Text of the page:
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'Ginger gene' raises melanoma risk independently of sun exposure

11 April 2016
Appeared in BioNews 846

The gene responsible for red hair raises the risk of melanoma whether or not people spend a long time in the sun, a study says.

Although exposure to ultraviolet radiation (UVR) is a well-known risk factor for skin cancer , the study found that individuals with certain variants of the MC1R gene – which affects skin pigmentation – are twice as likely to develop melanoma, regardless of their level of UVR exposure.

Writing in JAMA Dermatology, the authors say that the finding is of global relevance 'due to the frequency of these variants among the high-risk population'. They add that the research 'gives reason to re-evaluate the extent of sun exposure as a risk factor for melanoma, which might directly affect public health recommendations in the future'.

The study, conducted by Dr Judith Wendt and her team at the Medical University of Vienna in Austria, compared 991 patients with melanoma and 800 patients without skin cancer. As expected, they found that those who reported more than 12 sunburns in their lives and had signs of UV skin damage had a considerably higher risk of developing melanoma compared with those with lower lifetime levels of sun exposure.

More surprisingly, they found that patients with two or more MC1R gene variants had double the risk of melanoma compared with those who did not have any of the high-risk variants, even after controlling for sun exposure. Certain variants carried a particularly high risk – having just one of these very high-risk variants more than tripled the likelihood of developing the disease.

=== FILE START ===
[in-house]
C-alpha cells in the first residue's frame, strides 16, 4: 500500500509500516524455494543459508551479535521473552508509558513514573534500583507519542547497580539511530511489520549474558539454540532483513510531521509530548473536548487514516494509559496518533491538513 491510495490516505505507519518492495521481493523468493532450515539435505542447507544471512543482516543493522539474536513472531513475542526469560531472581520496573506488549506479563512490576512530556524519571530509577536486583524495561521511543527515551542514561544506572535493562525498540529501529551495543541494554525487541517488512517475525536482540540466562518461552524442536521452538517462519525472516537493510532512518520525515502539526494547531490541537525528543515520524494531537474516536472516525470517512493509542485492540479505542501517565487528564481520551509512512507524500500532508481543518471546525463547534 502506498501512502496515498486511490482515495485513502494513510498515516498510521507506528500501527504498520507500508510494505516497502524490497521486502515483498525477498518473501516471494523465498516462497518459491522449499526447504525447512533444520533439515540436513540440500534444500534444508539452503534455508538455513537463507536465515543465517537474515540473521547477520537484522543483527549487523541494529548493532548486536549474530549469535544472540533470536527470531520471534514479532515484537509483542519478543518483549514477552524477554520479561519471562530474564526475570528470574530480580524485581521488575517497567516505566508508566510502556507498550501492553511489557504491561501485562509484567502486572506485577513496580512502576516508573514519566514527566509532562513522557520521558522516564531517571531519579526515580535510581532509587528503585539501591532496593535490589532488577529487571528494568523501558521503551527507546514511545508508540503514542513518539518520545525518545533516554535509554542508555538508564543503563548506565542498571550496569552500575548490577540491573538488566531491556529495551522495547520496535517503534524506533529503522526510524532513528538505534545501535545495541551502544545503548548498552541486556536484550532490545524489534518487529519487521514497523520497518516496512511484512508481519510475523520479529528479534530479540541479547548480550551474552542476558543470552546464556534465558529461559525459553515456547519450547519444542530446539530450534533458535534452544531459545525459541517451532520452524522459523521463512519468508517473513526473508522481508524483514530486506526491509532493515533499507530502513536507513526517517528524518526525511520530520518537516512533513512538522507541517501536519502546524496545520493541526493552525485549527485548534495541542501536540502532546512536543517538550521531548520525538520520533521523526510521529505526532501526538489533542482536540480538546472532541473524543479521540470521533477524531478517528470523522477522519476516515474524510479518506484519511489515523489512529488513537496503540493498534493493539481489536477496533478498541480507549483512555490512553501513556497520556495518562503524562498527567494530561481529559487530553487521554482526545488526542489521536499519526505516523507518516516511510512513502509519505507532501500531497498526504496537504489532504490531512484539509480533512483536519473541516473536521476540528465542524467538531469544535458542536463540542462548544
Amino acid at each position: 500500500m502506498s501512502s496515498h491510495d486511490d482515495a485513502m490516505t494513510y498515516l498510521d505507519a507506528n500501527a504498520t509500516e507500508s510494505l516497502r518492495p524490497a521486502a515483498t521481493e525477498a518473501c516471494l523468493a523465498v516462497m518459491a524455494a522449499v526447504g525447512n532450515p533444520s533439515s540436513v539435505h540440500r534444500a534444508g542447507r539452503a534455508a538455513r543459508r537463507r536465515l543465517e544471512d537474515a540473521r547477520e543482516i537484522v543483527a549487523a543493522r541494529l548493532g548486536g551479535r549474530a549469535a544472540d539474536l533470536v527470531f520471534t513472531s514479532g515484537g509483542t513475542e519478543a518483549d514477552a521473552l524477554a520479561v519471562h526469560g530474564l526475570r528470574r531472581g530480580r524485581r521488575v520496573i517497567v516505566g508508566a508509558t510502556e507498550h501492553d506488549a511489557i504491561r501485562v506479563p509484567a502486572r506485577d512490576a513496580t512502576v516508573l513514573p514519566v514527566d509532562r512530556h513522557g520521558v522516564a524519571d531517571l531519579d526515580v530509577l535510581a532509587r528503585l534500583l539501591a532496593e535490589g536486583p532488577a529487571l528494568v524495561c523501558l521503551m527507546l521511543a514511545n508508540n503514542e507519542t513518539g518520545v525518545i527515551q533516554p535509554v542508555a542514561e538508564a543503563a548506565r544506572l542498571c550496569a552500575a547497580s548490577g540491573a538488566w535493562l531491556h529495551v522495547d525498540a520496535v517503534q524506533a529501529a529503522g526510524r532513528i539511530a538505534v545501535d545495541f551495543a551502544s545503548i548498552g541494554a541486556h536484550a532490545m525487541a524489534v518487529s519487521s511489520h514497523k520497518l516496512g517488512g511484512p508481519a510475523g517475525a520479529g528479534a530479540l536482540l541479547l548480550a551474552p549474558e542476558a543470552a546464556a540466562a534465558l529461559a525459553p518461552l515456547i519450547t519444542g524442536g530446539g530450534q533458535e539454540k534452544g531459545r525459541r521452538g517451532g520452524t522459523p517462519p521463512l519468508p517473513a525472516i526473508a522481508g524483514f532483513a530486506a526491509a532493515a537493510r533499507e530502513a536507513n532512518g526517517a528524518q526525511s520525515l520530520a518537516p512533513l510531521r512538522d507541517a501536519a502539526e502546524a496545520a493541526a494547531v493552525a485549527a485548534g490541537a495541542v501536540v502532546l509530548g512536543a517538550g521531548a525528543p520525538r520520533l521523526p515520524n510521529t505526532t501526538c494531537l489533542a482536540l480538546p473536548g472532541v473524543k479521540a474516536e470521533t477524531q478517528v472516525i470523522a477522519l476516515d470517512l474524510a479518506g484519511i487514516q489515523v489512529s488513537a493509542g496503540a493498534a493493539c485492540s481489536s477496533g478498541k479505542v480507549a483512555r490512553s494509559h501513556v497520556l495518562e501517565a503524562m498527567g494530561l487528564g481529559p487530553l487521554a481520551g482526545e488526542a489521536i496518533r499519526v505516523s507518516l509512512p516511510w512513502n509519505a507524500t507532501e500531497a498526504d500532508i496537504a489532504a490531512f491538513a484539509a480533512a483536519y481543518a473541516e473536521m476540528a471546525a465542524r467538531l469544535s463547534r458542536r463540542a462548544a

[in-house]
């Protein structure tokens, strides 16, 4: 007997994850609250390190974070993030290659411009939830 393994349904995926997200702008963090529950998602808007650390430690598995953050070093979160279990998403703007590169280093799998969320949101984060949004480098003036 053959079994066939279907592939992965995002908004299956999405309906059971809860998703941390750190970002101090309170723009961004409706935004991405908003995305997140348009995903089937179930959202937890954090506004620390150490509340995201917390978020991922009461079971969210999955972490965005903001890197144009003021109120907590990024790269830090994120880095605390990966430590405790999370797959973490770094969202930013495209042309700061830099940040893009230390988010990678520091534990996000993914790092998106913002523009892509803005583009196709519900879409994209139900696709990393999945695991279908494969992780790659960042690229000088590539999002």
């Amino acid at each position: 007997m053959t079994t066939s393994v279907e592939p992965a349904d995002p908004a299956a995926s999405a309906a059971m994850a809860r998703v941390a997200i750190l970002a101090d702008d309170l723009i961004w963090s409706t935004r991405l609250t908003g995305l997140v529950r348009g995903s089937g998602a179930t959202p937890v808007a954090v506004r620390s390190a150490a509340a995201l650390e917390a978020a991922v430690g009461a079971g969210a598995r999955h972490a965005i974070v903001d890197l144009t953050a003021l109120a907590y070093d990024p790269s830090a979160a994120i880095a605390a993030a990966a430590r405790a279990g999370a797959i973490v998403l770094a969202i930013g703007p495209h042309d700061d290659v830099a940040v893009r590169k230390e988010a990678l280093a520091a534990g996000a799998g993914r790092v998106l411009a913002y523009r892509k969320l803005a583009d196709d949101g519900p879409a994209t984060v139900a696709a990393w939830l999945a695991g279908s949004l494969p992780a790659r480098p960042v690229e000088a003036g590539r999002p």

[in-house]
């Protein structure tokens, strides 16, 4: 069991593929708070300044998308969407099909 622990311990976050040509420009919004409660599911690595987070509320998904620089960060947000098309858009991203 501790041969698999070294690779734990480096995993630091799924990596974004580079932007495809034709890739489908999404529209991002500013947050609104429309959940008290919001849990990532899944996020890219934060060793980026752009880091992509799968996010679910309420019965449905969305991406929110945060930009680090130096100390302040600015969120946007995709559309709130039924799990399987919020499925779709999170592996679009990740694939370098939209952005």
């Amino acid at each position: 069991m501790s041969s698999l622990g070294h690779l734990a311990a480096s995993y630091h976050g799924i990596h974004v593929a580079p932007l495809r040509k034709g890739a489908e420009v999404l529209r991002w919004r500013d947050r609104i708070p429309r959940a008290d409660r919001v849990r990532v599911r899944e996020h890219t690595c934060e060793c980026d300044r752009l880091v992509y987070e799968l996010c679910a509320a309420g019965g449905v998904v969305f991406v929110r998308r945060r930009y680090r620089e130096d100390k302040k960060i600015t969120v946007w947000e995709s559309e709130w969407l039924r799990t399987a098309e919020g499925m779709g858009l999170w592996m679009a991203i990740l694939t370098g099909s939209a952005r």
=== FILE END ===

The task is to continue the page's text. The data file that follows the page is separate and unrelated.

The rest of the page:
The research is in line with a recent study using a mouse model, which demonstrates that mice with MC1R variants that are analogous to red hair in humans exhibit DNA damage and aggressive melanoma, without UVR exposure.

There are around 13,000 new cases of malignant melanoma every year in the UK, and the disease accounts for three-quarters of all skin cancer deaths.

Despite the findings indicating a strong genetic component to melanoma, Dr Neil Box, assistant professor of dermatology at the University of Colorado, who was not involved in the study, said there should be no change to public health recommendations. Dr Box told WebMD: 'We cannot be sure that the findings are all that they are touted to be' because people don't tend to accurately remember their sunburns. 'The general public should still make every effort at sun safety, particularly those with red hair colour,' he concluded.

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